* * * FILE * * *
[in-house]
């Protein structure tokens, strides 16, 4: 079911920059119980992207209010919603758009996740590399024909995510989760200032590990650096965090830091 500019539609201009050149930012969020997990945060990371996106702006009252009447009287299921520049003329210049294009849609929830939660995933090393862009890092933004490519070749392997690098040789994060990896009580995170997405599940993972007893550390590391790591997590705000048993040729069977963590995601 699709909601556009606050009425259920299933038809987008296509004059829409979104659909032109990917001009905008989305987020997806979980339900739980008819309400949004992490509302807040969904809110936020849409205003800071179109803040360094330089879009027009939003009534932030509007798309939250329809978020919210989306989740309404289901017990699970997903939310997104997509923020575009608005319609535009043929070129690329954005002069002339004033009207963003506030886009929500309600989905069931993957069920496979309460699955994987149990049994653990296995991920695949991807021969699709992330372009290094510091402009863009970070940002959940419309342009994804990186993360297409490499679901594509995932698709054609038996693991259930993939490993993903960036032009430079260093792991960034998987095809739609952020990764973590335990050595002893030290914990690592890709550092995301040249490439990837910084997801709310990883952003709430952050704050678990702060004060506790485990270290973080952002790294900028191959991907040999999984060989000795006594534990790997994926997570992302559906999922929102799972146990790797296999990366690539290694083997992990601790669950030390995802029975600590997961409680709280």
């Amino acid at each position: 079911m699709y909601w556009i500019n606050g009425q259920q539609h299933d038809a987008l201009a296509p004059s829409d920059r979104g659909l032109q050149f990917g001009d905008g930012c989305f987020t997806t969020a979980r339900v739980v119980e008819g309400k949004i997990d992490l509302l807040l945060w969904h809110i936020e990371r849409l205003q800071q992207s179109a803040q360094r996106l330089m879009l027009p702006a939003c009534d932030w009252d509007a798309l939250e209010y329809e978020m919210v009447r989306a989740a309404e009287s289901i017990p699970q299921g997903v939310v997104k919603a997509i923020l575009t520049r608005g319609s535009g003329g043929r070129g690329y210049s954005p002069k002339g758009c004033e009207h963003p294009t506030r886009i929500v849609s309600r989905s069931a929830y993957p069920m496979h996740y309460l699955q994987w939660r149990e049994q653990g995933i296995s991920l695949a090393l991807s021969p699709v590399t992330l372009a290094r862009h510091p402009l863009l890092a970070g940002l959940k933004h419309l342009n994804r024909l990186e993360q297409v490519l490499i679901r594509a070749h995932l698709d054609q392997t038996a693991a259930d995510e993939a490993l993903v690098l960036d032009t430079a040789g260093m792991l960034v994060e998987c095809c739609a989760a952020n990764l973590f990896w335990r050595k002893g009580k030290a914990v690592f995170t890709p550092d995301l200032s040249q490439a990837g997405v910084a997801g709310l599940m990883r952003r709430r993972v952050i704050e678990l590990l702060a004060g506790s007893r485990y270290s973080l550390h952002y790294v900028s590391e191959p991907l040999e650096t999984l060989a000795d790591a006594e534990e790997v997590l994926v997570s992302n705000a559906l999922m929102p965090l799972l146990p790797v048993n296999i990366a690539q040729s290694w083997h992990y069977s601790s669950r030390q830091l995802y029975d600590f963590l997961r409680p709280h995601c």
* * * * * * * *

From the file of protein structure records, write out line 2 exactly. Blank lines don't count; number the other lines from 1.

């Protein structure tokens, strides 16, 4: 079911920059119980992207209010919603758009996740590399024909995510989760200032590990650096965090830091 500019539609201009050149930012969020997990945060990371996106702006009252009447009287299921520049003329210049294009849609929830939660995933090393862009890092933004490519070749392997690098040789994060990896009580995170997405599940993972007893550390590391790591997590705000048993040729069977963590995601 699709909601556009606050009425259920299933038809987008296509004059829409979104659909032109990917001009905008989305987020997806979980339900739980008819309400949004992490509302807040969904809110936020849409205003800071179109803040360094330089879009027009939003009534932030509007798309939250329809978020919210989306989740309404289901017990699970997903939310997104997509923020575009608005319609535009043929070129690329954005002069002339004033009207963003506030886009929500309600989905069931993957069920496979309460699955994987149990049994653990296995991920695949991807021969699709992330372009290094510091402009863009970070940002959940419309342009994804990186993360297409490499679901594509995932698709054609038996693991259930993939490993993903960036032009430079260093792991960034998987095809739609952020990764973590335990050595002893030290914990690592890709550092995301040249490439990837910084997801709310990883952003709430952050704050678990702060004060506790485990270290973080952002790294900028191959991907040999999984060989000795006594534990790997994926997570992302559906999922929102799972146990790797296999990366690539290694083997992990601790669950030390995802029975600590997961409680709280």